EVENING NEWS (UK) august 22, 2002
Struan Mackenzie It’s all white on the night as Russians get physical
White Side Story, *****
ATTEMPTING to explain why Russian physical theatre troupe Comic Trust’s show is wonderful seems like a futile gesture. It just is. Go watch it. That is all.
Damn! If an account must be offered then I suppose we should begin with the spectacular set design of a tiny white mediaeval kingdom which slowly morphs into the actors. The skill and beauty with which this opening salvo is staged let us know that we are in for an utterly absorbing, magical piece of performance art to follow.
Expertly told through dance, mime and music in addition to an array of masks, costumes and props, the three-strong collective’s production captivates the audience’s attention and doesn’t let it wander for a second throughout the hour-plus duration.
The sharp contrasts between the mystical kingdom’s crotchety old White Queen and naïve young princess are brilliantly brought to life by Nataliya Fisson. Her equally adept accomplices, Nikolay Kychev and Igor Sladkevich, portray a variety of White Fools whose antics and buffoonery seek to betray the absurdities of the cold White Queen’s desperate need to hand on to power.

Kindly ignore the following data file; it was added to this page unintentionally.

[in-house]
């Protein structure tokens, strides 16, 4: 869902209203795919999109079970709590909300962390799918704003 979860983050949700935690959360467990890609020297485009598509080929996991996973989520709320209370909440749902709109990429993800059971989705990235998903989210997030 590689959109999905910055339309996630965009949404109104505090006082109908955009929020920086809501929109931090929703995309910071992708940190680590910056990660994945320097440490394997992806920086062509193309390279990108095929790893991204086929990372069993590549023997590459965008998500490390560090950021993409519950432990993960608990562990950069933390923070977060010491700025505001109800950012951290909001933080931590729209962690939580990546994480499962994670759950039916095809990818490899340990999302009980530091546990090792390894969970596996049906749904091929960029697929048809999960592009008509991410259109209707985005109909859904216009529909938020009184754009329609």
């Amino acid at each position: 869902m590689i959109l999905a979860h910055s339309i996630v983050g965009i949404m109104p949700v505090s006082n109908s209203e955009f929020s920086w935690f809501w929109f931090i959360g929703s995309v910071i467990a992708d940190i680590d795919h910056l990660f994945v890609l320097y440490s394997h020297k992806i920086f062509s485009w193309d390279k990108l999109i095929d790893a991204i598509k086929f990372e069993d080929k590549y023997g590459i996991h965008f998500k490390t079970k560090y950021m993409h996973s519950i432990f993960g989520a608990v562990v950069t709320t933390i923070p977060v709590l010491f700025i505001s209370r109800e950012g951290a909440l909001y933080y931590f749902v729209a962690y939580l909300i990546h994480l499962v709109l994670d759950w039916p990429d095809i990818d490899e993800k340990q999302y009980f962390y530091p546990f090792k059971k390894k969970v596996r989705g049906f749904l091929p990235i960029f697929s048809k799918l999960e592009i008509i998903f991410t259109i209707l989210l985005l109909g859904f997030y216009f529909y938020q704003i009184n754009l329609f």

The players’ exaggerated face-masks lend the fairy-tale exposition an innocent, childish feel, white the simple yet stunning use of props merely adds to the enchanting aura. In addition, the musical backdrop is simply beautiful.
The exact details of the plot remain tantalizingly open to interpretation, but the allure here is in the overall mood created, and failure to completely grasp what is going on only adds to the excitement of watching it unfold. It’s unlikely any two people will come away with an identical interpretation.
If there is any criticism to be leveled towards all this glorious Russian excess, it is that they perhaps over-egg the pudding just a touch towards the end. But if you had put in the soul, passion and hard graft that this production clearly necessitated, then you probably wouldn’t want to end it either.
Director Vadim Fisson can take a bow; he and his actors have created one of the most perplexing, genre-busting and just plain nuts pieces of theatre ever to grace the Fringe.
Run ends Monday